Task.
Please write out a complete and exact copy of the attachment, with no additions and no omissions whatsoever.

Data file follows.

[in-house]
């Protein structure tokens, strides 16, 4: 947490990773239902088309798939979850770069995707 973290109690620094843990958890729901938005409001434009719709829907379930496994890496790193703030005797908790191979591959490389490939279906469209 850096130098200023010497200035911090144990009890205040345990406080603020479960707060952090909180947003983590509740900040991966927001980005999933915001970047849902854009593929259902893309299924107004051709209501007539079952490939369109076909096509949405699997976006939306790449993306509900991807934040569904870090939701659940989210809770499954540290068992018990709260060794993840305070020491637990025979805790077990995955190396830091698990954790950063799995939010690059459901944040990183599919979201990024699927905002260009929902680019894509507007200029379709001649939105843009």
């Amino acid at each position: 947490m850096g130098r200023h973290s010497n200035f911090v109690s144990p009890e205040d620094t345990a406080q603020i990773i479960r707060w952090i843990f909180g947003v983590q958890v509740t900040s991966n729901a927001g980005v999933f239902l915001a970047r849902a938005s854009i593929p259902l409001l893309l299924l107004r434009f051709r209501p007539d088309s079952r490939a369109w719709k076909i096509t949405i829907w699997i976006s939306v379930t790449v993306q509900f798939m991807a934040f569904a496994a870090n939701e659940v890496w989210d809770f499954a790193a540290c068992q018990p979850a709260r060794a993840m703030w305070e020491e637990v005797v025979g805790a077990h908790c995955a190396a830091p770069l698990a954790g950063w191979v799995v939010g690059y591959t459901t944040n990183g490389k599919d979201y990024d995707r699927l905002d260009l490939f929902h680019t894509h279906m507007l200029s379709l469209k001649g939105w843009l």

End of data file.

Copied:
[in-house]
């Protein structure tokens, strides 16, 4: 947490990773239902088309798939979850770069995707 973290109690620094843990958890729901938005409001434009719709829907379930496994890496790193703030005797908790191979591959490389490939279906469209 850096130098200023010497200035911090144990009890205040345990406080603020479960707060952090909180947003983590509740900040991966927001980005999933915001970047849902854009593929259902893309299924107004051709209501007539079952490939369109076909096509949405699997976006939306790449993306509900991807934040569904870090939701659940989210809770499954540290068992018990709260060794993840305070020491637990025979805790077990995955190396830091698990954790950063799995939010690059459901944040990183599919979201990024699927905002260009929902680019894509507007200029379709001649939105843009």
């Amino acid at each position: 947490m850096g130098r200023h973290s010497n200035f911090v109690s144990p009890e205040d620094t345990a406080q603020i990773i479960r707060w952090i843990f909180g947003v983590q958890v509740t900040s991966n729901a927001g980005v999933f239902l915001a970047r849902a938005s854009i593929p259902l409001l893309l299924l107004r434009f051709r209501p007539d088309s079952r490939a369109w719709k076909i096509t949405i829907w699997i976006s939306v379930t790449v993306q509900f798939m991807a934040f569904a496994a870090n939701e659940v890496w989210d809770f499954a790193a540290c068992q018990p979850a709260r060794a993840m703030w305070e020491e637990v005797v025979g805790a077990h908790c995955a190396a830091p770069l698990a954790g950063w191979v799995v939010g690059y591959t459901t944040n990183g490389k599919d979201y990024d995707r699927l905002d260009l490939f929902h680019t894509h279906m507007l200029s379709l469209k001649g939105w843009l």